Our volunteer filling up their trusty Surfers Against Sewage Million Mile Clean sack.

Working with Surfers Against Sewage

We have been very grateful to have our beach cleaning equipment being provided by Surfers Against Sewage. As part of their Million Mile Beach clean, they sent the equipment for free. They are a grassroots movement that have grown into one of the UK’s most active and successful environmental charities.

Working with Fife Coast and Countryside Trust

It is important that when conducting a beach clean to get the permission from the beach owner. The Fife Coast and Countryside Trust were kind enough to give us permission to host our clean. They also supplied additional equipment for our beach clean.

Our volunteer finding alcohol bottles in the bushes.
One of our enthusiastic volunteers finding an empty alcohol bottle in the high bushes!

Working with the North Queensferry Community

By creating a public event page on Facebook and lovely helpers posting on the local community board, eight members of the local community joined us! It was a day filled with rain so were very appreciative of our plucky volunteers who cam along with rain jackets and a helping hand.

Our 'treasure trove' of rubbish that we found all in one big pile!
Our ‘Treasure Trove’ of rubbish we found!

The Results of Our Beach Clean and Findings

We found a lot more than we bargained for! While the beach is small and regularly cleaned by locals, tides bring in rubbish to its shores on a weekly basis. We found a ‘treasure trove’ of rubbish (ironic we know!). From toy car steering wheels, traffic cones, and even a used covid tests. Additionally, we found many, many, many nurdles! We ended up with a hoard of rubbish and we are so happy that we were able to do some good for our local community!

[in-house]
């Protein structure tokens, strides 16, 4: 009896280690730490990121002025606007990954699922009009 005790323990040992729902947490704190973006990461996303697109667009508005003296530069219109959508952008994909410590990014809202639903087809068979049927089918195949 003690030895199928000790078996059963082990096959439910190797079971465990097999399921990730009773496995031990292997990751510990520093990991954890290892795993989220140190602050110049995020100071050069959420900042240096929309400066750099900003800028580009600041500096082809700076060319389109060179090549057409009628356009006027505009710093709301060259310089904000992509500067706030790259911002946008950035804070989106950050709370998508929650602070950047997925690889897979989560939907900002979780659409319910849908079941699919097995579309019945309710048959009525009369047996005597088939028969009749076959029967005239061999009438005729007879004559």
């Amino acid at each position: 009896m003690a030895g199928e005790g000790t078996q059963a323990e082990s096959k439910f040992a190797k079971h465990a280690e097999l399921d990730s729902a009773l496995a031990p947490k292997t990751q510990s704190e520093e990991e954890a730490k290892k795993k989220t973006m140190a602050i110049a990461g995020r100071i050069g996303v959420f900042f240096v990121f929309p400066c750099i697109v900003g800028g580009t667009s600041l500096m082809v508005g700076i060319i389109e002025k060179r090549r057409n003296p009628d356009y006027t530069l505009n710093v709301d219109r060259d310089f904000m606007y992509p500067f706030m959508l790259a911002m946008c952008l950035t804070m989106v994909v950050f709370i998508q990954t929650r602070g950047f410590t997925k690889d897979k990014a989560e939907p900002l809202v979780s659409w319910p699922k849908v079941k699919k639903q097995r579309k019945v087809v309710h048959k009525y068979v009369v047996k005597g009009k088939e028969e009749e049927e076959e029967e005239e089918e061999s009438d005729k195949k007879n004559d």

Pink toy steering wheel found on East Bay Beach in North Queensferry.
One of our unusual finds, a toy steering wheel!

The Positive Effects this Will Have on Sea Life

The Enviromentor highlights that a local beach cleans have so many benefits. Firstly, can save the life of marine animals as they won’t get in contact with the rubbish that has been picked up and disposed of properly. Secondly, you help to keep toxic chemicals away from water sources. Thirdly, you can help boost local economies by making their beaches beautiful again!

One of our volunteers holding a plastic covid test found on the beach.
One of many plastic covid test kits found by our volunteers.

What are some Alternatives to Using Plastic?

We all use plastic in some form in our daily lives, the most harmful form of plastic is single use plastic. Plastic is one of the main things that are found on beaches in all kinds of shapes and forms. There are a wide range of reusable and more sustainable materials that can be used such as stainless steel, glass, bamboo, and biodegradable materials. Eartheasy have made a fantastic guide on what materials can be used where to replace plastic in your life here.

In conclusion, we had a great time cleaning East Bay Beach! Thank you again to all our volunteers who took part from the local North Queensferry community. You all made our very first Deep Sea World beach clean a success! Even on a rainy day we managed to achieve so much. If you would like to hear more about our future beach cleans please follow our social media pages!